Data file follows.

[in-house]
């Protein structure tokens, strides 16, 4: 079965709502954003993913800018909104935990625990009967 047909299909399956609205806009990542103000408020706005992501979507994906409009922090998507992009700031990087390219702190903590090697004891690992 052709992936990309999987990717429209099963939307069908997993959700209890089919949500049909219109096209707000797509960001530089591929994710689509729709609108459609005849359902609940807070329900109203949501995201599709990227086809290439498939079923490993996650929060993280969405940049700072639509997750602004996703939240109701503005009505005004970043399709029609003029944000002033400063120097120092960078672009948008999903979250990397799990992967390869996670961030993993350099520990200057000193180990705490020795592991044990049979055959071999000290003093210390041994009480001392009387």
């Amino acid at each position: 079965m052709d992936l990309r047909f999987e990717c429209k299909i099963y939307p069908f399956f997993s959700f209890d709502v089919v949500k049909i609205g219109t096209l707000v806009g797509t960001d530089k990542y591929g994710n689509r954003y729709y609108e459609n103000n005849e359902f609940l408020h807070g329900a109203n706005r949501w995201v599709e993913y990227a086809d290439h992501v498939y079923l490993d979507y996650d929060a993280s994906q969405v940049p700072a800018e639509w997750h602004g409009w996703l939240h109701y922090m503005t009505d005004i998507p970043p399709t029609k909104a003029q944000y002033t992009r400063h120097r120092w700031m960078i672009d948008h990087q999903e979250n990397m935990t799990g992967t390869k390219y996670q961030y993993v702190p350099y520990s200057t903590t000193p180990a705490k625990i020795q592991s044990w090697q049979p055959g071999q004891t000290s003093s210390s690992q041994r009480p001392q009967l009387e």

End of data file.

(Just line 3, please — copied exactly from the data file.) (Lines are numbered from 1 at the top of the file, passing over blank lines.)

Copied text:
């Amino acid at each position: 079965m052709d992936l990309r047909f999987e990717c429209k299909i099963y939307p069908f399956f997993s959700f209890d709502v089919v949500k049909i609205g219109t096209l707000v806009g797509t960001d530089k990542y591929g994710n689509r954003y729709y609108e459609n103000n005849e359902f609940l408020h807070g329900a109203n706005r949501w995201v599709e993913y990227a086809d290439h992501v498939y079923l490993d979507y996650d929060a993280s994906q969405v940049p700072a800018e639509w997750h602004g409009w996703l939240h109701y922090m503005t009505d005004i998507p970043p399709t029609k909104a003029q944000y002033t992009r400063h120097r120092w700031m960078i672009d948008h990087q999903e979250n990397m935990t799990g992967t390869k390219y996670q961030y993993v702190p350099y520990s200057t903590t000193p180990a705490k625990i020795q592991s044990w090697q049979p055959g071999q004891t000290s003093s210390s690992q041994r009480p001392q009967l009387e």